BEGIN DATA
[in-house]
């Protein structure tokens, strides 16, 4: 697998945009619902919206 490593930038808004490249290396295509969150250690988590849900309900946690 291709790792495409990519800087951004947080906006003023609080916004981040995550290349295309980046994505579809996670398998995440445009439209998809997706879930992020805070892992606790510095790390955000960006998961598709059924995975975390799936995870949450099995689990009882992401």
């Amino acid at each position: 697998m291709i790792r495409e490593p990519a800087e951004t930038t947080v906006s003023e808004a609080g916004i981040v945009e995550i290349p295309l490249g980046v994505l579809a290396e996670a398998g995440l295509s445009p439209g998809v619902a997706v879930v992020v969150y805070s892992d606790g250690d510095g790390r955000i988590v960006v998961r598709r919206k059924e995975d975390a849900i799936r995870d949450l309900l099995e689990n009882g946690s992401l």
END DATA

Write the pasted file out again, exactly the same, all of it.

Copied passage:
[in-house]
């Protein structure tokens, strides 16, 4: 697998945009619902919206 490593930038808004490249290396295509969150250690988590849900309900946690 291709790792495409990519800087951004947080906006003023609080916004981040995550290349295309980046994505579809996670398998995440445009439209998809997706879930992020805070892992606790510095790390955000960006998961598709059924995975975390799936995870949450099995689990009882992401």
């Amino acid at each position: 697998m291709i790792r495409e490593p990519a800087e951004t930038t947080v906006s003023e808004a609080g916004i981040v945009e995550i290349p295309l490249g980046v994505l579809a290396e996670a398998g995440l295509s445009p439209g998809v619902a997706v879930v992020v969150y805070s892992d606790g250690d510095g790390r955000i988590v960006v998961r598709r919206k059924e995975d975390a849900i799936r995870d949450l309900l099995e689990n009882g946690s992401l």